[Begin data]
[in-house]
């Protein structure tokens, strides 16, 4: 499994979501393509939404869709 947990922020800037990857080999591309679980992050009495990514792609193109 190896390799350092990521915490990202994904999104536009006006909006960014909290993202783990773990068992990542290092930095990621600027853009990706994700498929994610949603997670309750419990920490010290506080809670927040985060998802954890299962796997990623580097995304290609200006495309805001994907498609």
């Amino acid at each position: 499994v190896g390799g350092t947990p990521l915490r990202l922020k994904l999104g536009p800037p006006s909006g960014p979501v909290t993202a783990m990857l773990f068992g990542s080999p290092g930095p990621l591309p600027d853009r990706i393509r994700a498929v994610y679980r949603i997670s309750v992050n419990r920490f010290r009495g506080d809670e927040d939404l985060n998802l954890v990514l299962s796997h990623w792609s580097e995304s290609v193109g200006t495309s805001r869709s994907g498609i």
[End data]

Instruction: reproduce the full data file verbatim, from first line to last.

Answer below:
[in-house]
């Protein structure tokens, strides 16, 4: 499994979501393509939404869709 947990922020800037990857080999591309679980992050009495990514792609193109 190896390799350092990521915490990202994904999104536009006006909006960014909290993202783990773990068992990542290092930095990621600027853009990706994700498929994610949603997670309750419990920490010290506080809670927040985060998802954890299962796997990623580097995304290609200006495309805001994907498609």
């Amino acid at each position: 499994v190896g390799g350092t947990p990521l915490r990202l922020k994904l999104g536009p800037p006006s909006g960014p979501v909290t993202a783990m990857l773990f068992g990542s080999p290092g930095p990621l591309p600027d853009r990706i393509r994700a498929v994610y679980r949603i997670s309750v992050n419990r920490f010290r009495g506080d809670e927040d939404l985060n998802l954890v990514l299962s796997h990623w792609s580097e995304s290609v193109g200006t495309s805001r869709s994907g498609i």